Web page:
Faint dark veins may be visible on both surfaces of Ixia rapunculoides tepals as in the photo. The base of the perianth tube has more yellow colouring than the pale anthers positioned low in the flower due to their short filaments.
The visitor, by contrast, has long antennae for its size. Unlike anthers, antennae provide their insect with a sense of smell, possibly unrelated to procreation. Unless, of course, if those antennae should wave about in search of floral fragrance during this visit and accidentally pick up sticky grains of pollen for fertilisation to occur in another Ixia flower visited later.
This is after all what friendship is about, at least in some cultures of nature’s many species. The individual never lives forever in the way life manifests itself on earth. Individuals have to replace themselves through a range of arrangements mostly called sex for their species to survive as only option apart from giving up. The brainless don't even know how to give up.
And who says friendly collaboration in procreation may not find ingenious ways of crossing barriers among cultures and species? Life itself is after all the player, the species the pawns and the individual organisms of all kinds mere short-term incidentals in the game. The game? Breed, replace yourself because life is important, not its bits and pieces. Any morphing your kind should undergo along the way is incidental. What's important, is the earth (and as many earths as can make it) to be covered in life of every conceivable kind.
Conception is a good thing, abundant in good times. It brings multiplication and then differentiation through adaptation and mutation into more kinds of life, more species, all to ward off attacks on life itself. Hard times bring sacrificing of individuals first and species second, in order for the reduced numbers of surviving species to push ahead again when the good times cycle returns.
You're all here because life itself is protecting itself through all its specific options. Do your bit to the best of your ability to procreate and then die, not so much for the cause but because the baton is handed over and life drives the procreating echelons.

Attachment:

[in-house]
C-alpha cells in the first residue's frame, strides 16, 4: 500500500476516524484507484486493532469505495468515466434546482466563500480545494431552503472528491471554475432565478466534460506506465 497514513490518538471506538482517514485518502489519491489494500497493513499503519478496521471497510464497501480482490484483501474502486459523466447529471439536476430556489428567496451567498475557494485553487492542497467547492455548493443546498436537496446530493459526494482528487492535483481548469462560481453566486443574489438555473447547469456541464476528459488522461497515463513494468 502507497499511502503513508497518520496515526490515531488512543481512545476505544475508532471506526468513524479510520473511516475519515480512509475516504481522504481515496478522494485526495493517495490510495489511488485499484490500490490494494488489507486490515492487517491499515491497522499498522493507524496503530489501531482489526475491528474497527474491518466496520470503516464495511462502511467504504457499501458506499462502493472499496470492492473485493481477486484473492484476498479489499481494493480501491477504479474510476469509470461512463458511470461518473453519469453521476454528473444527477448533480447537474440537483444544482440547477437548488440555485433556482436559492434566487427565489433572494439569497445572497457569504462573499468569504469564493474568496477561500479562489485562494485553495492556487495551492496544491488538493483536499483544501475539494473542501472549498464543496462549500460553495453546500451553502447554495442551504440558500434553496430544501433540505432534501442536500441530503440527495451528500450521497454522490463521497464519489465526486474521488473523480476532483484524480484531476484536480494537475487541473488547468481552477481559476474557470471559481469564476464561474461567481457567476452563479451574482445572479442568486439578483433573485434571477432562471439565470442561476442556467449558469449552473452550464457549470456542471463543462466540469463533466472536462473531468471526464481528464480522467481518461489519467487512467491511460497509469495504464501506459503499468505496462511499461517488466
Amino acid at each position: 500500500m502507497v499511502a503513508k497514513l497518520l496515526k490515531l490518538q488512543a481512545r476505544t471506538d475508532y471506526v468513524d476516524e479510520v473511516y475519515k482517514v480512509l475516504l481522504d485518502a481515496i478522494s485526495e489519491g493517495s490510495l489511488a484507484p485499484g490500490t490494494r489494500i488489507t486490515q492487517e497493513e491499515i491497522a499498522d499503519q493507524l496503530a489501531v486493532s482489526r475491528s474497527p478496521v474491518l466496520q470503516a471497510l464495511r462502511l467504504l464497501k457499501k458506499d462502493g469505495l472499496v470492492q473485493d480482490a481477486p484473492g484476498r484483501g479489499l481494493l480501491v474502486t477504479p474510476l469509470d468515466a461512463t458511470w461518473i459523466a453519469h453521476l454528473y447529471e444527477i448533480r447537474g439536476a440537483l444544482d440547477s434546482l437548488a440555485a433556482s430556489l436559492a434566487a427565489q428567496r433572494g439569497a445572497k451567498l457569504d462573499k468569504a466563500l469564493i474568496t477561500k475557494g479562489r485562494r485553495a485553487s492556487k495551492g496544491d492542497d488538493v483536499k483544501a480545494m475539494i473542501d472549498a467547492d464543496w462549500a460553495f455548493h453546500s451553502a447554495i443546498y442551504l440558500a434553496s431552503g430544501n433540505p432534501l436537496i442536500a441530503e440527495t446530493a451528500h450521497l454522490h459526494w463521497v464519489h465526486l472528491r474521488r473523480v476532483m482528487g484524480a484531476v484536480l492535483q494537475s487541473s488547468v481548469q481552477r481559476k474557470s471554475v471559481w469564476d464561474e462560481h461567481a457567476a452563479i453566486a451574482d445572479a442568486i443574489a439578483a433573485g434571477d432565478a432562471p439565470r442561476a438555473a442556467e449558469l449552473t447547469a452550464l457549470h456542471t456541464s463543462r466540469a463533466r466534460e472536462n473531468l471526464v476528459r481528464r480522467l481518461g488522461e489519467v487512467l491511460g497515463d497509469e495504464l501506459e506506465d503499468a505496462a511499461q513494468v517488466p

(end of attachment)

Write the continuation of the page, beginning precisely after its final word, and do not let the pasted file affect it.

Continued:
The game continues in the skins, scales, feathers, leaves, bark or petals of those that come after you and your equivalent, be it in the water, in the tree, the tree itself or somewhere over there on or under the rock.
Will there be a brain somewhere in the living mix later? Maybe, but more importantly there must be viable seeds of something, of many somethings to do something to live, somehow. So, there must be sex of whatever conceivable kind. Freud wasn't totally right, but he was necessary in recognising the Id as life's representative in the species, in every species, the embodiment of the will to produce offspring at all costs, whenever possible.
Sublimation and curbing of this drive relegates a species to a lesser league in life's forces; the weak must make way. The apparent paradox of humanity realising its breeding habit is excessive, is only a natural response in terms of its endowment of a brain informing of detrimental impact on survival expectations due to environmental damage and reduction of biodiversity as a consequence of effective human competition.
The brainy member of the earth's living clan has to deal with this complexity on its own. For the rest the charge continues unabated in every other species. The slightly adapted strategy in humans serves to give the competition a breather if humanity is smart. The competition is here all extant species minus one, i.e. humanity.
Natural day clubs, night clubs and every moment clubs for cross-species procreation games should therefore be expected all over nature. Nightclubs are mere afterthoughts invented by people because they have these brain things. Hungry moths have been wise to such matters among flowers in the dark for ages. Until these candle things came along to spoil moth fun and complicate interspecies games at the licentious interfaces of nature’s many night-or-day clubs.
Wonder whether anybody will bet on this green customer contributing to the production of an I. rapunculoides fruit or two from this visit (Manning, 2007; Manning and Goldblatt, 1997; Eliovson, 1990; iNaturalist; JSTOR).